From nature lover to Buddhist priest Shelley Fisher

By Tim Hauserman, Tahoe Weekly, July 27, 2016

Lake Tahoe, Nevada (USA) -- The Rev. Shelley Fisher of the Reno Buddhist Center became the first female Buddhist priest in Nevada when she was ordained in Japan in March 2015.

<< The Revs. Shelley Fisher

She was joined in the traditional Tokudo Shin Buddhist ceremony by her husband the Rev. Matthew Fisher. It was the culmination of her spiritual journey that began when she moved to Olympic Valley at the age 11.

When her parents moved to the mountains to run a tennis camp, she would spend her free time wandering Shirley Canyon or playing in the Olympic Valley meadow.

“That was my spiritual connection into the world growing up. Buddhism is a very natural down-to-earth religion. Squaw Valley opened up my reception to being Buddhist,” says Shelley.

“That was my spiritual connection into the world growing up. Buddhism is a very natural down-to-earth religion. Squaw Valley opened up my reception to being Buddhist.”

When her parents divorced, Fisher stayed on in Olympic Valley with her mother, Alice Chaney, who taught for a number of years at Tahoe Lake Elementary and North Tahoe High schools. After Fisher graduated from Truckee High School, she attended University of California, Davis, obtaining a degree in international relations while also taking courses in religion. She next began a 10-year stint in the insurance business in the Bay Area, but she never felt it was where she belonged.

She met Matthew at the age of 11. He was a boy building a mud dam in Squaw Creek and she decided to help him. They dated in high school, but found their separate paths in college. He ended up traveling extensively, studying Buddhism.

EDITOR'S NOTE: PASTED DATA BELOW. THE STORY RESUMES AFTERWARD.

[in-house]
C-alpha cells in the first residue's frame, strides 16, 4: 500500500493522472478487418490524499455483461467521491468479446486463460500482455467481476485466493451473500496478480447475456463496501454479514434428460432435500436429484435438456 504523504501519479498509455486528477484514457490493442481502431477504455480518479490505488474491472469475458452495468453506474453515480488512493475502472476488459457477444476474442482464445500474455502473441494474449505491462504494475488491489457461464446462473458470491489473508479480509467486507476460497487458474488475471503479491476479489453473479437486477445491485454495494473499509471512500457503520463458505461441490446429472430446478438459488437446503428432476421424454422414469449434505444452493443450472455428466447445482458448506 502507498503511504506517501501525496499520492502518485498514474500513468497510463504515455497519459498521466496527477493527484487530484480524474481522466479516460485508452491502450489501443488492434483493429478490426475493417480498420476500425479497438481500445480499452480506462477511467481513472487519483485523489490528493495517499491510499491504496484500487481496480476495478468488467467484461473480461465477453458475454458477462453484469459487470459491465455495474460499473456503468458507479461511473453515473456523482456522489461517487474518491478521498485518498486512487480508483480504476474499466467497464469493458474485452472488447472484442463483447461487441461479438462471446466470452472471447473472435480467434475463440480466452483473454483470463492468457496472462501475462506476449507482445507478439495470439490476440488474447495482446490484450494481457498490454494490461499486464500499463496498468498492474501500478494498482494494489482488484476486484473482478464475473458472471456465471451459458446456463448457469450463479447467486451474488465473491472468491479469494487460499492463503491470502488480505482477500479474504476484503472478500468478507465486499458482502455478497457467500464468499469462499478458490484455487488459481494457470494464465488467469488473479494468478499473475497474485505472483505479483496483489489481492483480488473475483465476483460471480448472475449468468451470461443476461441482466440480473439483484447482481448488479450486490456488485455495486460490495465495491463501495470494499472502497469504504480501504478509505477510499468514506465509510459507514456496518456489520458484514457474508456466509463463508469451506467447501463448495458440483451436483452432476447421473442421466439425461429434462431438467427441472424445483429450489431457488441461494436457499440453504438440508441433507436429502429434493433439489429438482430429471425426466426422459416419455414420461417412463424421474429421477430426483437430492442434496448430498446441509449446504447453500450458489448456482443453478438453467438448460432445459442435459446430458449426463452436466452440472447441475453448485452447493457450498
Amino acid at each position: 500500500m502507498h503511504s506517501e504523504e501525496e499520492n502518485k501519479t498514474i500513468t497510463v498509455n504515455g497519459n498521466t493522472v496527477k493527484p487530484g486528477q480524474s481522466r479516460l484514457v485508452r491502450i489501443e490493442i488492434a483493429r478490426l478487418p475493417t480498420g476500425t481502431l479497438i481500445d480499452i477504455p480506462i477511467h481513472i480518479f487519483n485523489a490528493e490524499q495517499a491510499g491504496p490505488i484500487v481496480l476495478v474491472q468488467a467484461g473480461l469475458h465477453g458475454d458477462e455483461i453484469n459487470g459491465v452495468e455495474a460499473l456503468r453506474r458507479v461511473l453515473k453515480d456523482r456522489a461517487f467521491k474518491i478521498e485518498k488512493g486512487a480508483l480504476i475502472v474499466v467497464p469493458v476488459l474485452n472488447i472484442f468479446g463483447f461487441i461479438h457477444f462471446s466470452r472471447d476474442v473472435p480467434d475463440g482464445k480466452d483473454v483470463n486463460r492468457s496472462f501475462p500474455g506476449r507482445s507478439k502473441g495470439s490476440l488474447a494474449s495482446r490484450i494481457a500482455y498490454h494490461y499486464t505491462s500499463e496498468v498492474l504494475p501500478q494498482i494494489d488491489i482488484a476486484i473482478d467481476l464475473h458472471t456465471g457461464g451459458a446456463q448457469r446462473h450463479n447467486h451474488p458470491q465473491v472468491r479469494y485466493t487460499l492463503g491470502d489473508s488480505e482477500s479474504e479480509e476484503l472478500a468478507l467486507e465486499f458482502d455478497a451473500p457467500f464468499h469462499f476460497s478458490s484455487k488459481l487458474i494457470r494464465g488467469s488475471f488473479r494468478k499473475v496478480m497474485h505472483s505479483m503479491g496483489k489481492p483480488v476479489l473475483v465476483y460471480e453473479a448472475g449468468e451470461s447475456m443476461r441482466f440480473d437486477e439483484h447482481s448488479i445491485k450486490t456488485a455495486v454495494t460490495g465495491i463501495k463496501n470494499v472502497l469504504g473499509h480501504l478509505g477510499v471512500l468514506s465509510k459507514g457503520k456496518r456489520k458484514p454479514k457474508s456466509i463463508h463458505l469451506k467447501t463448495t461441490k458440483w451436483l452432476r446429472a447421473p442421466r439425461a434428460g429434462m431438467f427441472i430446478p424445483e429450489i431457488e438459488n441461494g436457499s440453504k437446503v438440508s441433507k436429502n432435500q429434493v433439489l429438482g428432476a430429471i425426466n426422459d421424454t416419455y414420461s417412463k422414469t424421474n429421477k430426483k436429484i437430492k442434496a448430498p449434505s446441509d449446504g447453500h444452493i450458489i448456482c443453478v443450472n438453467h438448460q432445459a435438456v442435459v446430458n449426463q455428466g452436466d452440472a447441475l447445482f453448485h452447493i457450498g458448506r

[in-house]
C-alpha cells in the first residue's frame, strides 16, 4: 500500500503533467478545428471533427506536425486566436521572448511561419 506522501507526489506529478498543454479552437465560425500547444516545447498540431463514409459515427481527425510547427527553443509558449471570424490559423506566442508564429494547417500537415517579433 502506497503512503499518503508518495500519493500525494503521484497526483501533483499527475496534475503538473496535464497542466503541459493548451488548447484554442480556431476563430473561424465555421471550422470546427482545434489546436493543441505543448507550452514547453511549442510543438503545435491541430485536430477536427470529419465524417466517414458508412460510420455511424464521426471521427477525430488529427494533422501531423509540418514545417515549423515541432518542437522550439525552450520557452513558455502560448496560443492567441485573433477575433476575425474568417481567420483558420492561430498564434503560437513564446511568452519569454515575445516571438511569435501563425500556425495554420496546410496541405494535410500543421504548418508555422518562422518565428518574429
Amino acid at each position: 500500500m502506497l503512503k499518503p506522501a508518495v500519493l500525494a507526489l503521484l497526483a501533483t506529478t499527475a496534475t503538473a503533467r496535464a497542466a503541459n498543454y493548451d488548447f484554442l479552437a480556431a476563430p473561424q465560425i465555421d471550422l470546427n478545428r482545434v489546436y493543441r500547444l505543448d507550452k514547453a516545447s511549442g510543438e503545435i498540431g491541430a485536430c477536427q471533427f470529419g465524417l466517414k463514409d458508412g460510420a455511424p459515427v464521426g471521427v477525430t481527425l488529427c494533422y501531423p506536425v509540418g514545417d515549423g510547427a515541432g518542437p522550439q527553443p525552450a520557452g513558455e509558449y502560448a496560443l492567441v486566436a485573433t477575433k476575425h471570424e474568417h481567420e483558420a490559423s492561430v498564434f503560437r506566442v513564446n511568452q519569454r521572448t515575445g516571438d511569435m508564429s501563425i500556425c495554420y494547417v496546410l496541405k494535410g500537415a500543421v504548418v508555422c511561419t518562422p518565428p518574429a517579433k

The couple came together again several years after college when Matthew was studying industrial design at California State University, San Jose. They married in 1988 and have two children, Will and Katie.

“We really didn’t want to raise our children in the Bay Area,” she said. So she found freelance work and he found work in industrial design in Reno where they began a new life.

A part of that new life was finding the Reno Buddhist Center. “We started attending the temple and became more and more involved,” says Fisher.

In 2008, temple master Rev. Dr. Daigan Lee Matsunaga appointed her as assistant priest. “He put me in charge of the children’s program,” she says. A few years later Matthew was also appointed assistant priest before the temple master passed away in 2010.

“He didn’t leave a plan, so we stepped up to keep it going,” she says. However, to say she kept it going is an example of the humility of this hard-working community member. The couple has grown the center from about 30 members — when they took over six years ago — to 120 members today.

“They are a courageous husband and wife team that have given so much of themselves,” says Ed Lemons, a Reno trial lawyer and 10-year member of the RBC. “They give completely to the RBC community. When the founder passed away in 2010, it wasn’t clear it would have survived. It would not have without them.”

“I think people are searching for peace and joy in their lives,” Shelley explains. “They want to find a community where they belong. We have different classes for people to take, including sutra study classes, book group and chanting, as well as Sunday services.”

They also opened a pop-up restaurant at the RBC they call the Moon Rabbit Cafe where family-style meals with a theme are provided on a donation basis to the community on a monthly basis. “We get a guest chef and 30 to 40 volunteers to help. The response has been so positive and wonderful,” she says.

Fisher holds a third-degree black belt in aikido. In addition to being an accomplished practitioner, she teaches aikido; all four members of the family have been practicing for 14 years. “Aikido is the way of peace, using energy to neutralize negativity. It is beautiful and fun. It helps you find calm and peace over yourself,” she says.

While Fisher is quick to mention that she and Matthew are a team, he lauds her accomplishments.

“Shelley is the heart of the center. She works with the kids and has retained that innocence and purity of character that kids really respond to. It all comes to her caring and compassion,” he says. “She cares deeply for every person that comes through the door.”

Lemons agrees: “She lifts people up. Doing what she is doing now is what she was destined to do.”

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The Reno Buddhist Center is located at 820 Plumas St. in Reno, Nev. For more information, call (775) 525-1182 or visit renobuddhistcenter.org.
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